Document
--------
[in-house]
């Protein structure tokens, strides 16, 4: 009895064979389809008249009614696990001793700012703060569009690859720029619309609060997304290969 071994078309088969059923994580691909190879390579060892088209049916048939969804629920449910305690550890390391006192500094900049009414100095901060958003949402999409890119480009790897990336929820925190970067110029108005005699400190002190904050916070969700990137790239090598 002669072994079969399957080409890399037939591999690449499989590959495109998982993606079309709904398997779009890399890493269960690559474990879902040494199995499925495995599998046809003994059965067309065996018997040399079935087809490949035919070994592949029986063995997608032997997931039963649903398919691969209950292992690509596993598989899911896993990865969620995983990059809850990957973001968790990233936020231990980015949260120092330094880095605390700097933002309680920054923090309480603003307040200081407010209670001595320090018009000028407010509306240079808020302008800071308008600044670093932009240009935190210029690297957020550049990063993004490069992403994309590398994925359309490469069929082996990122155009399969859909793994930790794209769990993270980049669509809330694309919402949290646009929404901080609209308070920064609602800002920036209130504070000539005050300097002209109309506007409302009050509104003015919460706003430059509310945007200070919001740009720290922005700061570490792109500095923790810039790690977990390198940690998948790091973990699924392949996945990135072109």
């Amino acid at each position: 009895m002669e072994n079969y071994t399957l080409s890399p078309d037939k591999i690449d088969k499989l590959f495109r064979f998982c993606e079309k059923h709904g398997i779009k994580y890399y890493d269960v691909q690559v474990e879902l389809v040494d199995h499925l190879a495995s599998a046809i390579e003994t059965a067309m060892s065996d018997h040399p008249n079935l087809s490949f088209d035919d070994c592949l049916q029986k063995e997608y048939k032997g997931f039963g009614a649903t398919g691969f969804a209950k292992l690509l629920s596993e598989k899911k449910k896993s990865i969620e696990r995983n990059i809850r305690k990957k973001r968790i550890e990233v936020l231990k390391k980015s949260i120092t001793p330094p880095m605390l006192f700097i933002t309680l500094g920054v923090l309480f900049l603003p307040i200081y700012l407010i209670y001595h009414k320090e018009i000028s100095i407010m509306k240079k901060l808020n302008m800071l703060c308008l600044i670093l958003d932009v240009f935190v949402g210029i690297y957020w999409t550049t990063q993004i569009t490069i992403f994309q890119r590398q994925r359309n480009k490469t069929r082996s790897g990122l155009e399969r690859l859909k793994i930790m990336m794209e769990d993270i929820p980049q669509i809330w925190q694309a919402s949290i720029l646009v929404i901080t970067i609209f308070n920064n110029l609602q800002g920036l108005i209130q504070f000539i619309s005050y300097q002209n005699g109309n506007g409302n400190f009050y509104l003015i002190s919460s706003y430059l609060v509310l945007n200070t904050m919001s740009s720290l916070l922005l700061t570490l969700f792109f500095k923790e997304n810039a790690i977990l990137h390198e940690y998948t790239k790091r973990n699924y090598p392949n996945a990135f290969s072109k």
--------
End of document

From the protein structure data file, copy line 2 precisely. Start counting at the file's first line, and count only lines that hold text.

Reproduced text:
């Protein structure tokens, strides 16, 4: 009895064979389809008249009614696990001793700012703060569009690859720029619309609060997304290969 071994078309088969059923994580691909190879390579060892088209049916048939969804629920449910305690550890390391006192500094900049009414100095901060958003949402999409890119480009790897990336929820925190970067110029108005005699400190002190904050916070969700990137790239090598 002669072994079969399957080409890399037939591999690449499989590959495109998982993606079309709904398997779009890399890493269960690559474990879902040494199995499925495995599998046809003994059965067309065996018997040399079935087809490949035919070994592949029986063995997608032997997931039963649903398919691969209950292992690509596993598989899911896993990865969620995983990059809850990957973001968790990233936020231990980015949260120092330094880095605390700097933002309680920054923090309480603003307040200081407010209670001595320090018009000028407010509306240079808020302008800071308008600044670093932009240009935190210029690297957020550049990063993004490069992403994309590398994925359309490469069929082996990122155009399969859909793994930790794209769990993270980049669509809330694309919402949290646009929404901080609209308070920064609602800002920036209130504070000539005050300097002209109309506007409302009050509104003015919460706003430059509310945007200070919001740009720290922005700061570490792109500095923790810039790690977990390198940690998948790091973990699924392949996945990135072109």